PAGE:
Forget about solving all these crimes; the signal triumph here is (spoiler) the heroine’s survival.

Pub Date: March 17, 2020

ISBN: 978-1-9821-3888-2

Page Count: 352

Publisher: Scribner

Review Posted Online: Dec. 23, 2019

Kirkus Reviews Issue: Jan. 15, 2020

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Locke’s advancement here is so bracing that you can’t wait to discover what happens next along her East Texas highway.

HEAVEN, MY HOME

The redoubtable Locke follows up her Edgar-winning Bluebird, Bluebird (2017) with an even knottier tale of racism and deceit set in the same scruffy East Texas boondocks.

It’s the 2016 holiday season, and African American Texas Ranger Darren Matthews has plenty of reasons for disquiet besides the recent election results. Chiefly there’s the ongoing fallout from Darren’s double murder investigation involving the Aryan Brotherhood of Texas. He and his wife are in counseling. He’s become a “desk jockey” in the Rangers’ Houston office while fending off suspicions from a district attorney who thinks Darren hasn’t been totally upfront with him about a Brotherhood member’s death. (He hasn’t.) And his not-so-loving mother is holding on to evidence that could either save or crucify him with the district attorney. So maybe it’s kind of a relief for Darren to head for the once-thriving coastal town of Jefferson, where the 9-year-old son of another Brotherhood member serving hard time for murdering a black man has gone missing while motorboating on a nearby lake. Then again, there isn’t that much relief given the presence of short-fused white supremacists living not far from descendants of the town’s original black and Native American settlers—one of whom, an elderly black man, is a suspect in the possible murder of the still-missing boy. Meanwhile, Darren’s cultivating his own suspicions of chicanery involving the boy’s wealthy and imperious grandmother, whose own family history is entwined with the town’s antebellum past and who isn’t so fazed with her grandson’s disappearance that she can’t have a lavish dinner party at her mansion. In addition to her gifts for tight pacing and intense lyricism, Locke shows with this installment of her Highway 59 series a facility for unraveling the tangled strands of the Southwest’s cultural legacy and weaving them back together with the volatile racial politics and traumatic economic stresses of the present day. With her confident narrative hands on the wheel, this novel manages to evoke a portrait of Trump-era America—which, as someone observes of a pivotal character in the story, resembles “a toy ball tottering on a wire fence” that “could fall either way.”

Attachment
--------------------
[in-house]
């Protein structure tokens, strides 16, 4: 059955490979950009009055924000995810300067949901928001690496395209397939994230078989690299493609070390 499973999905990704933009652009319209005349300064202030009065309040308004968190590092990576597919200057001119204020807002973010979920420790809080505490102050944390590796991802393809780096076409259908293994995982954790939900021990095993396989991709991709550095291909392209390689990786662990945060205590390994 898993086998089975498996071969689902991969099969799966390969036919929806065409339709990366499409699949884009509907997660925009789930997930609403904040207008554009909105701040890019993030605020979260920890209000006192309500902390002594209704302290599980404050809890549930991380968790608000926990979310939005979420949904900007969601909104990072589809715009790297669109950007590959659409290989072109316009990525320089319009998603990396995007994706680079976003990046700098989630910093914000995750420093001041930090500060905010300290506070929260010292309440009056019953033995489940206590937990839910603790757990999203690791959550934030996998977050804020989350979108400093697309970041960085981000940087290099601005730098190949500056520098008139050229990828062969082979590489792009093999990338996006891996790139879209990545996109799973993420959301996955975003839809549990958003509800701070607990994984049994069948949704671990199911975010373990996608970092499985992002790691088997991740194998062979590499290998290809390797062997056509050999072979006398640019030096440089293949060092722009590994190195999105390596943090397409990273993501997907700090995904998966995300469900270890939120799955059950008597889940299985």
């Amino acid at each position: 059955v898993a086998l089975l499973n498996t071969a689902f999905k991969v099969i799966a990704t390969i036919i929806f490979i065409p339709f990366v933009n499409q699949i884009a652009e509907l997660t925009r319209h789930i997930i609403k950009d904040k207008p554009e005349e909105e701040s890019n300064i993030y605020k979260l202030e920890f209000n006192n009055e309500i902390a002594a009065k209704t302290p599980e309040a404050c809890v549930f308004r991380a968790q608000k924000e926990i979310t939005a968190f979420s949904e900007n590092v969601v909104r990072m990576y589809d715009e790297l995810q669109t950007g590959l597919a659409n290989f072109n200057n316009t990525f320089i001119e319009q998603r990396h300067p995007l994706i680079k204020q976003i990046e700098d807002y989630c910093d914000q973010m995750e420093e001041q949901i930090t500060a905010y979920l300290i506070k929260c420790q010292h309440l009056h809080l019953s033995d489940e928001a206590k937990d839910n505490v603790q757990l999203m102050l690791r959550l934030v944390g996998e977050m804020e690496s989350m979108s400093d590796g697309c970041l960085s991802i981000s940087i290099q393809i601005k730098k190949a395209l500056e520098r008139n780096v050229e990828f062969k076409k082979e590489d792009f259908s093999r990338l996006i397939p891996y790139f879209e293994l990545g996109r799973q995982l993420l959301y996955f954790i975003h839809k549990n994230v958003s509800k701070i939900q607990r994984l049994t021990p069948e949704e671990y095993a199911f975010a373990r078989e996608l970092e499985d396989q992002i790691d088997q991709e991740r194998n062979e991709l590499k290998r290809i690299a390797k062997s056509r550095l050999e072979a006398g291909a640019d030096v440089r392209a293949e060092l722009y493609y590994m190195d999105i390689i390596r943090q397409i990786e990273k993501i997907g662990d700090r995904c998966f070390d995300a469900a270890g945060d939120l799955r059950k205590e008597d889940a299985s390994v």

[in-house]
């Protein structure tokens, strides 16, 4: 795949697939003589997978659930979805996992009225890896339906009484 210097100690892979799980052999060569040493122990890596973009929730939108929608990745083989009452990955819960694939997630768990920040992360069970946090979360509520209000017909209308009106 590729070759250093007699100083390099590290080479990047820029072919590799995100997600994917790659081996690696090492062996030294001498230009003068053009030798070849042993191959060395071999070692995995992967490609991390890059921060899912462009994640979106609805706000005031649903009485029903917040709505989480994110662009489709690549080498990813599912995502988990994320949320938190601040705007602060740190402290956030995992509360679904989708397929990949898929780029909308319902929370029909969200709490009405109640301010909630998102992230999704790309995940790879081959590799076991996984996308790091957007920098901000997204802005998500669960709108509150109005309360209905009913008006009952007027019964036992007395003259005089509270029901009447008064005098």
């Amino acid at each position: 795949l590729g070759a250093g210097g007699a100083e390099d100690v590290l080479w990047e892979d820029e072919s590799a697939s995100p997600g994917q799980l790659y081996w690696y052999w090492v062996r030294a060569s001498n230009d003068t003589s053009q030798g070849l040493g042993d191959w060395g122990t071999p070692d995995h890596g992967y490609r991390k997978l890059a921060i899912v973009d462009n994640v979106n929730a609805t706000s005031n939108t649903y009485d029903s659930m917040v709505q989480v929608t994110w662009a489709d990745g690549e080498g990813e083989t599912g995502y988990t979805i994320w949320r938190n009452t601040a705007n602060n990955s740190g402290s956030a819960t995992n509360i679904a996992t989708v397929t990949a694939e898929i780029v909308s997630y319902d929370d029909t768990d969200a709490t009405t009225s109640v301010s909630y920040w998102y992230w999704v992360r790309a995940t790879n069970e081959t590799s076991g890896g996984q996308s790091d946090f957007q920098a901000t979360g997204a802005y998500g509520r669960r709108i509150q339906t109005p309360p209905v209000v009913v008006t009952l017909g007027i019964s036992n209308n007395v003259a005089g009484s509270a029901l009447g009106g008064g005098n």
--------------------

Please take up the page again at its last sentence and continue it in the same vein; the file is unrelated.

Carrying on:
Locke’s advancement here is so bracing that you can’t wait to discover what happens next along her East Texas highway.

Pub Date: Sept. 17, 2019

ISBN: 978-0-316-36340-2

Page Count: 304

Publisher: Mulholland Books/Little, Brown

Review Posted Online: July 1, 2019

Kirkus Reviews Issue: July 15, 2019